I can’t say definitively whether or not the engine is an interference fit or not but several parts sources show it as one.

Maybe this substance on the spark plugs is not coolant at all and the plugs are wet due to incomplete combustion; either due to bent valves in an interference engine or because one or both camshafts are not timed correctly if it’s a free-wheeler.
There’s also the slim possibility of valve to valve contact instead of valve to piston.

Is there any white smoke out of the tailpipe? I would think that if the plugs are being saturated with engine coolant then it should look like a fog machine at a rock concert.

Was the engine running fine when you first picked the car up or did this rough running occur later?

Even if a non-interference engine, if the timing belt breaks it could still do serious internal engine damage. Especially if it occurred at freeway speeds. It seems like there could be a combination of events that would results in higher than normal compression pressures for example if the valves and pistons got out of sink. And something like this could damage the exhaust system, the cat, or the intake manifold or throttle body too, from the unusual pressures that would result. Head gasket damage goes without saying.

So what to do? First of all check the computer DTC codes. Next, I think I’d be inclined to remove the spark plugs and let it sit for several days, let everything inside the cylinder evaporate out the spark plug holes. And let the spark plugs dry off sitting on the work bench. If the spark plugs look ok after that and are properly gapped, I’d just re-install them. If that didn’t fix the problem, I’d do a compression test. Still a no go? Remove the throttle body for a look-see and proper cleaning.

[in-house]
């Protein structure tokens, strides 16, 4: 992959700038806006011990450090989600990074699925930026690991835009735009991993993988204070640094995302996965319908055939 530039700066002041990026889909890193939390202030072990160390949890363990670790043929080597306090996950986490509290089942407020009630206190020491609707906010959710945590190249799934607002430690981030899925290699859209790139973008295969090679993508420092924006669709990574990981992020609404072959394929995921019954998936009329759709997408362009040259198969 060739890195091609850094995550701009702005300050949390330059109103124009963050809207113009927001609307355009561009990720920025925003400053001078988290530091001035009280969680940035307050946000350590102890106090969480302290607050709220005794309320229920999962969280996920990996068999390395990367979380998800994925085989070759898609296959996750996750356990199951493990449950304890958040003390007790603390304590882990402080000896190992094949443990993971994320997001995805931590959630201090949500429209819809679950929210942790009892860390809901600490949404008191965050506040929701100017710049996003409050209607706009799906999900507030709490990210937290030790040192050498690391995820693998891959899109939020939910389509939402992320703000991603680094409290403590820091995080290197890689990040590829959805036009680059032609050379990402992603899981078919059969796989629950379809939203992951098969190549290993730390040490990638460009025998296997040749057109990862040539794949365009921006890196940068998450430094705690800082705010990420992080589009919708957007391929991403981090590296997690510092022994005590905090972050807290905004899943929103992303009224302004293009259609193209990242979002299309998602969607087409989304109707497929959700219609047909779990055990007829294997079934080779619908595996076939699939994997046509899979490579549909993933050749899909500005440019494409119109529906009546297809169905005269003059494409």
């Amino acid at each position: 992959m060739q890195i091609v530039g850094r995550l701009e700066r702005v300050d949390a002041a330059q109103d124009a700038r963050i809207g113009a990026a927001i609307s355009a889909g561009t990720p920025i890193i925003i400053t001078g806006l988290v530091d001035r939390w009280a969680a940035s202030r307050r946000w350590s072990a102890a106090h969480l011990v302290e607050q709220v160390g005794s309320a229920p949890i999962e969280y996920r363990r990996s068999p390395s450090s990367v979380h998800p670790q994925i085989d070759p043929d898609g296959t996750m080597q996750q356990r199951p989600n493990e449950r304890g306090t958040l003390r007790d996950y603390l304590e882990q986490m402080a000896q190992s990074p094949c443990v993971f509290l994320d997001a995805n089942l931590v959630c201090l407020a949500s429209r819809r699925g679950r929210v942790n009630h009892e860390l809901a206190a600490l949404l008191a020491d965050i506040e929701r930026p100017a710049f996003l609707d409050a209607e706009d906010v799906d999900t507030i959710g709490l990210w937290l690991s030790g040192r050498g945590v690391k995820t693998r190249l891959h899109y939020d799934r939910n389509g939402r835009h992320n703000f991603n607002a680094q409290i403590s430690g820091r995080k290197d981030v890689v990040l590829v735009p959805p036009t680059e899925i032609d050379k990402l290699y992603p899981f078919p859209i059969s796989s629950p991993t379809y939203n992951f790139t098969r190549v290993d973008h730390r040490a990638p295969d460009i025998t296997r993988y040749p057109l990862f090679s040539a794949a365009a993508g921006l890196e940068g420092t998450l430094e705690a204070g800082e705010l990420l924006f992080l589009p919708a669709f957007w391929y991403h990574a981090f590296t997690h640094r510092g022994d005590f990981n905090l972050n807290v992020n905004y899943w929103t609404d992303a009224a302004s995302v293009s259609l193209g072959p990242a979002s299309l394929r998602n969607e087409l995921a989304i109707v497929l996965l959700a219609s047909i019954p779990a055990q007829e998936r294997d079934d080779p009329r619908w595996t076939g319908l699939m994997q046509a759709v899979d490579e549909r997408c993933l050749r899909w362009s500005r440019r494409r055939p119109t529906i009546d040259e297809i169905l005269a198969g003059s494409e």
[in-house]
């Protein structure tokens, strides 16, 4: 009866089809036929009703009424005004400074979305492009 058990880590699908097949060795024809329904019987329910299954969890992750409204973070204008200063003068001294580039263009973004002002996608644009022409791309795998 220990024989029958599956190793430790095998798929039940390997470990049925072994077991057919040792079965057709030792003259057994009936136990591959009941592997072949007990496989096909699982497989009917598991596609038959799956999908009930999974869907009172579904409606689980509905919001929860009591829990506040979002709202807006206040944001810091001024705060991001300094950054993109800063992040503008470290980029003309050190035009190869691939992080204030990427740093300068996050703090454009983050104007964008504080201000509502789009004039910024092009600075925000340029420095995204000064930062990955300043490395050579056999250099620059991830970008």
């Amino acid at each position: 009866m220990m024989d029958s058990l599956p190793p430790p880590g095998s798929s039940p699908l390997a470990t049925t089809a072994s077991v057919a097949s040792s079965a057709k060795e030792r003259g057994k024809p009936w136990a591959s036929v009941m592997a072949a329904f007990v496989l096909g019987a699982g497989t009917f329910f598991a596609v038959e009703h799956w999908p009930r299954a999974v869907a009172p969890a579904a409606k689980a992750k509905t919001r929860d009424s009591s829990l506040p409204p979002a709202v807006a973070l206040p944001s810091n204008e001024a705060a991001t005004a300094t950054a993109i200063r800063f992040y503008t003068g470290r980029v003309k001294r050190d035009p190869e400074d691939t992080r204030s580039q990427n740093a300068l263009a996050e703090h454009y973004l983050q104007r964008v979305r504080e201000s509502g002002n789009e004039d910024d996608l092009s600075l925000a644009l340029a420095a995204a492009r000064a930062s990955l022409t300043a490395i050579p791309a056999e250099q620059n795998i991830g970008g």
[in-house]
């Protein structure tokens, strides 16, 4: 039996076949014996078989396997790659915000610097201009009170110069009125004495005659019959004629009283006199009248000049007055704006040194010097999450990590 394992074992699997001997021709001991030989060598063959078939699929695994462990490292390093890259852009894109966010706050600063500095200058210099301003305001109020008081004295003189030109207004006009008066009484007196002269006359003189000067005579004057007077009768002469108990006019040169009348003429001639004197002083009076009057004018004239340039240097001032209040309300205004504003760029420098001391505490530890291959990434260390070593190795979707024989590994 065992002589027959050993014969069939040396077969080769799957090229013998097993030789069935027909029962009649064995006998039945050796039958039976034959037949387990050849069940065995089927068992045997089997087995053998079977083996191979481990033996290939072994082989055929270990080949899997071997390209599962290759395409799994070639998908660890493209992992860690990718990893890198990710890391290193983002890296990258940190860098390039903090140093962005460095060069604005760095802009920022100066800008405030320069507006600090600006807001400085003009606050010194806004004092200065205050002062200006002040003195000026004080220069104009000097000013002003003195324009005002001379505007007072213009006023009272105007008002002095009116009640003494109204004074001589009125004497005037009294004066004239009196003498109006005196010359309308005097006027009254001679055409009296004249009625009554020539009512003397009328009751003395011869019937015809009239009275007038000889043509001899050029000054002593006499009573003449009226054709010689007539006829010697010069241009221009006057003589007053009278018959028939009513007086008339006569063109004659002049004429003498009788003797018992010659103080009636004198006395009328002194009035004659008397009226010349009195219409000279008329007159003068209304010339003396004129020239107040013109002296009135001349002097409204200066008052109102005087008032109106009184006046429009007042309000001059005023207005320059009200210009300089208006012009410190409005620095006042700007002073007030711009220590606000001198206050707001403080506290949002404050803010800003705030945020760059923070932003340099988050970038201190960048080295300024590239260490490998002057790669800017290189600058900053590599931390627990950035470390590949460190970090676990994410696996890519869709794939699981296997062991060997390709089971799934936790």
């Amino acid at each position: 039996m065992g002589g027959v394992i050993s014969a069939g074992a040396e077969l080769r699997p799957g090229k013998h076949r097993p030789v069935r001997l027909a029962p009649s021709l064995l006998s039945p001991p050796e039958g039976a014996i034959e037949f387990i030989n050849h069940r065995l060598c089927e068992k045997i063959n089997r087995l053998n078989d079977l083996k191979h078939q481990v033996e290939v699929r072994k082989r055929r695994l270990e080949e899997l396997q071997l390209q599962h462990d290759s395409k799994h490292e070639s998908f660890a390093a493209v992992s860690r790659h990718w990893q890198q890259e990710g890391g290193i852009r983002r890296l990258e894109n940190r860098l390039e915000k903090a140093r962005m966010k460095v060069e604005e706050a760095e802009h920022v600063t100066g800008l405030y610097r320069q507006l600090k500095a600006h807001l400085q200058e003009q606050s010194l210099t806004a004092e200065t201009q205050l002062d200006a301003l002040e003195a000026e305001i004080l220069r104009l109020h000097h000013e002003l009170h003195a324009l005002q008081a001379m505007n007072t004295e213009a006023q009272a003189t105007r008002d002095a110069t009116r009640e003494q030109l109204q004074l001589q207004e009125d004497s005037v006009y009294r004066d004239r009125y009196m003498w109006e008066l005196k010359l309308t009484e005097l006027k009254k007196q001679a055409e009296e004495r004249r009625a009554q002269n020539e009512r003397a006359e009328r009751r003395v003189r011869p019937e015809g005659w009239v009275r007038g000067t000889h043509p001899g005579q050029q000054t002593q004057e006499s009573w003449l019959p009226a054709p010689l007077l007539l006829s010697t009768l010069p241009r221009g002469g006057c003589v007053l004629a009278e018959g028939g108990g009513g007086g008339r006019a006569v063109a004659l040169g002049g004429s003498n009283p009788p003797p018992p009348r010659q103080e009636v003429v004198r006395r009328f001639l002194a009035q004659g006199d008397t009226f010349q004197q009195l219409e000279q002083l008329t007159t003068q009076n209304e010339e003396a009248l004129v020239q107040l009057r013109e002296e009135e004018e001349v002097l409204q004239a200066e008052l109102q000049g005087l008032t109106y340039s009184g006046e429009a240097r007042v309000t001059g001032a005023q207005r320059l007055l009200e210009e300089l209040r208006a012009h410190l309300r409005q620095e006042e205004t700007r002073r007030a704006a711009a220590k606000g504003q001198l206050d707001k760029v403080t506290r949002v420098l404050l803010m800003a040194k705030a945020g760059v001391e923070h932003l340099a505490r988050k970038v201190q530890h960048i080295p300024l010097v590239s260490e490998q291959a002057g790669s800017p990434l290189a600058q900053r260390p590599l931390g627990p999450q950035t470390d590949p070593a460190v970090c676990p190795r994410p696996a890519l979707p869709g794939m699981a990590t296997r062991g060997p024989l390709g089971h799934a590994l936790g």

After that, you’ll need to find a shop with a Chrysler scan reader and some drivability expertise. You may be looking at a partial rebuild job (hopefully just the head) or even a new engine.

Thanks for the input, everybody. I’ve taken the car back from the shop. To answer a few questions, I was slowing down for a red light when the belt snapped, no more than 40mph. I haven’t experienced any overheating problems in the time that I have owned the car. In the 80k mileage that I have put on the car the cooling system has not been flushed. I’ve been fairly regular on oil changes (no black sludge etc). The 2.4L engine for my car comes in a SOHC (Interference) and DOHC (Non-interference). I definitely have the DOHC non-interference engine. I have no tail-pipe smoke and do not smell any coolant. The shop also elaborated on the coolant issue saying that the water pump must have overheated when the belt snapped, increasing coolant pressure and causing coolant to spray. I’m not sure how that makes sense as the engine immediately ceased activity when it lost the T belt.

Oddly, the car seems to be improving as I drive it. The first day I would stall at every red light or turn. Every day since I would estimate the stalls have reduced by half in frequency, though idle is still not smooth.